Hiking is one of the best outdoor activities. It can be extremely enjoyable if it is well planned in advance. Whether you prefer going for an epic journey or just a walk in the woods, planning is an essential element that will make the hike a real success.
Below are a few smart tips you can use to make your hiking trip fun and safe.
1. Share your plans
According to several hiking experts, sharing your trail plans with those closest to you is very important — especially if you’ll be hiking alone. You need to inform them when you will start as well as the time you’ll return.
This keeps them in the know so that they can send help in the case that you’re not back on time. You will be more comfortable while hiking because you know that your close friends and family members know where you are.
2. Ditch the cotton
It is advisable to wear a quick-dryịng, performance-fabric base layer that won’t chafe, then top it with a merino long-sleeve shirt that is not only breathable but also warm, even when it’s wet.
This means you will be okay if it rains while you’re out hiking. In short, do not choose cotton simply because you like it, but go for something that increases your comfort during harsh weather conditions.
3. Test your gear
Before going for a hike, it is very important to be sure that your gear is in good condition. Take your time to do a trial run on everything in order to be sure that all is well. What would it be like if you go hiking only to realize that some of the stuff in your pack is not in good condition? Pretty disappointing in the best scenario. That’s why testing your gear before going for a hike is very important. Make sure your backpack does not get heavy and you have at least one extra pair of good-quality hiking boots (for long-distance hikes) to keep yourself on the safe side. Carrying the optimum gear is essential.
4. Stock up on food and water
A good thumb rule here is one pint of water for every four miles or two hours, and 1.5 pounds of food per day. This ensures that you do not run short of the essentials while you’re out having fun. If you’ll be hiking for more than a day, then make sure you pack enough protein bars, nuts, jerky, and extra H2O. Alternatively, you can consider taking water purifier tablets of your choice, just in case you run short on water.
5. Carry a repair kit
You should also carry a repair kit containing anything necessary to repair trail gear, including duct tape, a Swiss army knife or multi-tool, shoelaces, scissors, needle and thread, rope, wire, etc. This helps ensure that your hiking gear stays in good condition, which helps ensure an amazing experience.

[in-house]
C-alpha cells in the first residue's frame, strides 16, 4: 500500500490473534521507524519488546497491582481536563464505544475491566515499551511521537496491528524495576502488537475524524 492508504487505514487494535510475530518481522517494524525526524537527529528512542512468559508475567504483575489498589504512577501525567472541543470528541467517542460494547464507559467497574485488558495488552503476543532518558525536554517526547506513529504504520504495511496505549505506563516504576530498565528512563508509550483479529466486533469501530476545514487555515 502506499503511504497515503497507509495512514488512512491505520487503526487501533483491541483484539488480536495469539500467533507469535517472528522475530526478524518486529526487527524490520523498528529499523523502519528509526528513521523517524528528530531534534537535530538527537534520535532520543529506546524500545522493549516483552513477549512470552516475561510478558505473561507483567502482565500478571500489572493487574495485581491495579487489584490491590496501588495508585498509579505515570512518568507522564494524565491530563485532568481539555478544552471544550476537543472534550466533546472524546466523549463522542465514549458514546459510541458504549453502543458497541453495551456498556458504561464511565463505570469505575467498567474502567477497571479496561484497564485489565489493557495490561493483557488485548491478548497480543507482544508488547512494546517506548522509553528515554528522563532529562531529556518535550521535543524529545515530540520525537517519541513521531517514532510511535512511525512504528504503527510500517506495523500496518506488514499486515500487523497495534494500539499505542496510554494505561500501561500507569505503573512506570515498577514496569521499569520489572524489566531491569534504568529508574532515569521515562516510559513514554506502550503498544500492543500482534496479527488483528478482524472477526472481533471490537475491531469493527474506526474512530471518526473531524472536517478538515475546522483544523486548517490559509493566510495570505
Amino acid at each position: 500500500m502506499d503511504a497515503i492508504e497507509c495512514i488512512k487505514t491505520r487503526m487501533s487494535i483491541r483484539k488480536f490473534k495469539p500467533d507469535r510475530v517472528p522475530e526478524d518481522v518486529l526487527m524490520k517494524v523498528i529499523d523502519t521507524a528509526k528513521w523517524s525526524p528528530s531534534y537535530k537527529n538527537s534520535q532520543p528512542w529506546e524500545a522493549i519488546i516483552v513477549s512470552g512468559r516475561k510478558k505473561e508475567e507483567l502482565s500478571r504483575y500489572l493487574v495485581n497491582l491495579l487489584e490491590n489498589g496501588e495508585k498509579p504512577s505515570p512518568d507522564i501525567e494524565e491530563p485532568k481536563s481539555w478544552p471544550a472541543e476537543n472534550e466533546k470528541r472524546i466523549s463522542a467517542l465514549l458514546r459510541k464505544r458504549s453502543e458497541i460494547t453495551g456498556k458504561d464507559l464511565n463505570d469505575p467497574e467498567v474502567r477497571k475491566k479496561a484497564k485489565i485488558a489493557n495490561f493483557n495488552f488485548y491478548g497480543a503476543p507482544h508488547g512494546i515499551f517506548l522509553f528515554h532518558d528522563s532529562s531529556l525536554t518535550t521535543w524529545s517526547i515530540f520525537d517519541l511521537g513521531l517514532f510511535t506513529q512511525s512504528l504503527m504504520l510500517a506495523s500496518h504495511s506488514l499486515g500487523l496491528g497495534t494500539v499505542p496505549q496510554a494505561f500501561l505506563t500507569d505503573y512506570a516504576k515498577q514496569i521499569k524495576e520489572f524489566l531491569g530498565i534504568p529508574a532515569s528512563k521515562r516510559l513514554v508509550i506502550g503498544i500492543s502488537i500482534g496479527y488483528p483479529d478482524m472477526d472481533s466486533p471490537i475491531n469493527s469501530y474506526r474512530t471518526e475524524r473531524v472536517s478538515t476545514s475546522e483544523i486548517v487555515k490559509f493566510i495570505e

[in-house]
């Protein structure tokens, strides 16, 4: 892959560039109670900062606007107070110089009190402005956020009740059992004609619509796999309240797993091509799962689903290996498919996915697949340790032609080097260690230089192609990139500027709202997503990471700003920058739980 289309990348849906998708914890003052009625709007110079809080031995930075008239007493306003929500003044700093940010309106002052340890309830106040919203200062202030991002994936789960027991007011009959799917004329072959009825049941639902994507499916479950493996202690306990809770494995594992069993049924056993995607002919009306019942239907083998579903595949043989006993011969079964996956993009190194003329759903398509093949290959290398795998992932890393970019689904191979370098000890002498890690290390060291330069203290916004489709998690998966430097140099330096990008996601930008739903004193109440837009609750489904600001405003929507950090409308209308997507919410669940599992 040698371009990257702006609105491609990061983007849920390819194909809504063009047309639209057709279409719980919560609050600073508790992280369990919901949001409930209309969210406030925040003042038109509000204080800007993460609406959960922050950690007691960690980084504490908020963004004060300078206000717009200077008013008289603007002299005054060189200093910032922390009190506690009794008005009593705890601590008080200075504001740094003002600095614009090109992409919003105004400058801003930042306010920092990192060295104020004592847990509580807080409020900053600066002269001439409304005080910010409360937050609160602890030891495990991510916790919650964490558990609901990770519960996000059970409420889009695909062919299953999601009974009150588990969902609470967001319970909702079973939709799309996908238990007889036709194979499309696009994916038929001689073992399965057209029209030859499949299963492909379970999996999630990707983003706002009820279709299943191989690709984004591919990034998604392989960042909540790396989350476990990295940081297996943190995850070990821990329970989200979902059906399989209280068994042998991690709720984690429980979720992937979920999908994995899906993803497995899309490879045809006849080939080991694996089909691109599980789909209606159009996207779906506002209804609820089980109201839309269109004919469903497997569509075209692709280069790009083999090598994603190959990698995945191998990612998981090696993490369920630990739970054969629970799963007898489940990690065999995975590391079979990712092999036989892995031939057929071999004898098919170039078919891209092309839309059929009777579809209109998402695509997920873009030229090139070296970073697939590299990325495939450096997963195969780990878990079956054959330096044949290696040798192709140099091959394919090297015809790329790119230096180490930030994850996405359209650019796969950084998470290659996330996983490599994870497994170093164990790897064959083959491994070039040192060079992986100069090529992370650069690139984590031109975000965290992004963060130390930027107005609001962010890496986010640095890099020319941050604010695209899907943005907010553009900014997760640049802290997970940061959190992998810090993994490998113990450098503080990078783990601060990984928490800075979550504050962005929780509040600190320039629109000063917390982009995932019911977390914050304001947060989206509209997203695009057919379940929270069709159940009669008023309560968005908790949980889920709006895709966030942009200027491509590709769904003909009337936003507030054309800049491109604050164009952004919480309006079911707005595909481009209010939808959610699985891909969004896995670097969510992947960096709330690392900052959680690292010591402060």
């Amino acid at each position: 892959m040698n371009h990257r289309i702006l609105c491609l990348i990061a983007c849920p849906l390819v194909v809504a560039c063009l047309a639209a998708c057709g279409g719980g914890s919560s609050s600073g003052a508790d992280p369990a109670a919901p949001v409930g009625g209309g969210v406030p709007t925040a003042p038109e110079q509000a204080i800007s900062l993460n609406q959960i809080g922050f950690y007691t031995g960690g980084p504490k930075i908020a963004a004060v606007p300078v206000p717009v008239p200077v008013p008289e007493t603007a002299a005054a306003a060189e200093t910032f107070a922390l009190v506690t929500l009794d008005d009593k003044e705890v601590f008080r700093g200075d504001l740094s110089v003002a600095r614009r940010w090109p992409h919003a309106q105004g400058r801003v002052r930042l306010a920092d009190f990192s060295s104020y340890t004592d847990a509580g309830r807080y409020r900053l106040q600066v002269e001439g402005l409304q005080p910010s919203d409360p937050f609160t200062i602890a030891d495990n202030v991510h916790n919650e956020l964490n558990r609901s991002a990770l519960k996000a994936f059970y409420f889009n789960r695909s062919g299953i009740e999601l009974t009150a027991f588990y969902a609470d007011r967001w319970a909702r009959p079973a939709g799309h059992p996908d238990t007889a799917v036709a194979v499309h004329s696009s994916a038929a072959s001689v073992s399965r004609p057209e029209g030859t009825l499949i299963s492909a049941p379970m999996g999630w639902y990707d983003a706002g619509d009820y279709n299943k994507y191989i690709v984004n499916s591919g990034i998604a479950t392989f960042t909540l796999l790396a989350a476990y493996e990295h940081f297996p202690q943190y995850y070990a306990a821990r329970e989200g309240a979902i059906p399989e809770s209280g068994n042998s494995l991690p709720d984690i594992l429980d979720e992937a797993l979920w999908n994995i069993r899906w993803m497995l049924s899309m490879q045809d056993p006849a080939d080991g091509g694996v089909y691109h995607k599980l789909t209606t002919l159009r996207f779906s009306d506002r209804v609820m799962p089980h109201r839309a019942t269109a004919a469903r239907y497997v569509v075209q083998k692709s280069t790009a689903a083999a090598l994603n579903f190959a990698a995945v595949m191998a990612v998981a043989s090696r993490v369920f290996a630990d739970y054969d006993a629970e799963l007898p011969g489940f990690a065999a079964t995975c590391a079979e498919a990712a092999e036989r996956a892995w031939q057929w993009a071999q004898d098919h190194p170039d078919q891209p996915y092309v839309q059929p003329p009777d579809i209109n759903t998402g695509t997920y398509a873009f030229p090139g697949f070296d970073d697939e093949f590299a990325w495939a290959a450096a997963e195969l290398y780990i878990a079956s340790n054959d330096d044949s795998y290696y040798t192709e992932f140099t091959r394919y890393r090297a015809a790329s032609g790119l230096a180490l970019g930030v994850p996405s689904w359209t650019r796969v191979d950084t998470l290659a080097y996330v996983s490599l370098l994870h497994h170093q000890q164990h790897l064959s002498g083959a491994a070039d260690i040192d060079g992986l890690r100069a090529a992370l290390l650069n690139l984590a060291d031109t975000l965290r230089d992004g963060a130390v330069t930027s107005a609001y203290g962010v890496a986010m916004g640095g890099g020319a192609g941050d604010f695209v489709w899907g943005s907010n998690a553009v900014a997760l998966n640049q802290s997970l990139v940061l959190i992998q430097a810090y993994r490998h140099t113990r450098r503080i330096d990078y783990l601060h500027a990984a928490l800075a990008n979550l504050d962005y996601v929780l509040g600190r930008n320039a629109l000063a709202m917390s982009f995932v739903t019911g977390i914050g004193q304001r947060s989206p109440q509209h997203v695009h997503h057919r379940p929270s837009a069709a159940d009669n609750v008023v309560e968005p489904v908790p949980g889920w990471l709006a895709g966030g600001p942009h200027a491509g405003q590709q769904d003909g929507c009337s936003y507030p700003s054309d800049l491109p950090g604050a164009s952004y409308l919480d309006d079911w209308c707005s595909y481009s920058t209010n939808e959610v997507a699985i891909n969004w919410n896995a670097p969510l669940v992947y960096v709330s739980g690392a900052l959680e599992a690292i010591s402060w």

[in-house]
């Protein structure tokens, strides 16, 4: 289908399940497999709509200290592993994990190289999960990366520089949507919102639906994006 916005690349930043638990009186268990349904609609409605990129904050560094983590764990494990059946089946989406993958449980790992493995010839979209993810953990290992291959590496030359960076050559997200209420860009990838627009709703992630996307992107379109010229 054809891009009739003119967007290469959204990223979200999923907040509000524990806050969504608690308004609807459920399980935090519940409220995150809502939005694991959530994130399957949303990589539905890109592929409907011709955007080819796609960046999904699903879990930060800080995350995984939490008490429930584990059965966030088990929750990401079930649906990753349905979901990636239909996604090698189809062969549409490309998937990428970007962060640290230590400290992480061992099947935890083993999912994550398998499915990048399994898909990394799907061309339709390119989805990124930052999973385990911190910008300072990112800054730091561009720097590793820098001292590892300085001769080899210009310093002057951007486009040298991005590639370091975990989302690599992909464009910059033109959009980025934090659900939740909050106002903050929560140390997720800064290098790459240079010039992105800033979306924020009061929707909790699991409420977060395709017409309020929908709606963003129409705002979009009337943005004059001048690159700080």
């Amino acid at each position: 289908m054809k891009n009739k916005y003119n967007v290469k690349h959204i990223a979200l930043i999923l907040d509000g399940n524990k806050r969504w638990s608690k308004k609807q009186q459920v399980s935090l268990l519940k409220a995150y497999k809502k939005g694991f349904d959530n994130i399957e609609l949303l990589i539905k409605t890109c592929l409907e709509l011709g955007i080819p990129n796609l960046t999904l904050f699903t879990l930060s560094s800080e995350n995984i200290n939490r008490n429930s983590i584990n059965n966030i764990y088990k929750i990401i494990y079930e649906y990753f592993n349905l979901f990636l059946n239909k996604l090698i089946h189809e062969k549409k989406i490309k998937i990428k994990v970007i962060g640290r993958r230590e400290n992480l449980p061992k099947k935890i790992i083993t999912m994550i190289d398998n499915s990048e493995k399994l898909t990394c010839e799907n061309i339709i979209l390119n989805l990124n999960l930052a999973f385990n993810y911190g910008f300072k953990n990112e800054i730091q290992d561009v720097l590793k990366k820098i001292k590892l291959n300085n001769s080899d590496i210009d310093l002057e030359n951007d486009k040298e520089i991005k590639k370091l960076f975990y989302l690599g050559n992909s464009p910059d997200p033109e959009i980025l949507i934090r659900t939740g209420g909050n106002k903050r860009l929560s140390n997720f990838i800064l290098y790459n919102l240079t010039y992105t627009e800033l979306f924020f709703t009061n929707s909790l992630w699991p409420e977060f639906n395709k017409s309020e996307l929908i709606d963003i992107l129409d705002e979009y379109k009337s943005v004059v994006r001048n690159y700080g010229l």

6. First aid supplies
Before you go out hiking, make sure you have a first aid kit with essential items. Although everyone has different medical needs, a basic kit should at least have:
- Bandages and gauze
- Small roll of medical tape
- Alcohol wipes/providone iodine
- Antibiotic ointment
- Non-latex gloves
- Antihistamines (for bee stings or bug bites)
- Eye drops
- A card with personal and contact information for each hiker
- An epipen (in case anyone has a serịous allergy)
- Snake bite kit (if you’re hiking ịn an area with poịsonous snakes)
- Bear spray (if you’re hikịng in an area with bears)
- Any personal medications
7. Stay safe
While on the trail, you ought to respect the environment and remain vigilant to potential dangers. One of the basic safety rules is not to touch, pick up, or eat any fruits, plants, or flowers along the way.
Get to know safety precautions if you’re hiking in an area with poisonous snakes, mountain lions, bears, or other potentịally dangerous wildlife. Protect against insects and bugs by keeping your skin covered with long sleeves, hats, and long pants tucked into socks. Alternatively, you can use bug spray while avoiding strongly-scented skịn and hair products.
8. Mind your trail manners
Although the trail can turn out to be a rough-and-tumble place, it has its own code of etịquette as well as unspoken or unwritten rules. In the case that you encounter other hịkers on a narrow trail, the one going downhill should stop and allow the one going uphill to pass.
Also, do not leave trash along the way. You should carry all trash with you and dispose of it at designated spots. You should also stick to the trails in order to maintain the integrity of the path, as well as stay out of animal habitats. Lastly, do not interfere with trail signs and markers, and make sure your cell phone is silent to be respectful of other hikers.
Featured photo credit: Jake Melara via images.unsplash.com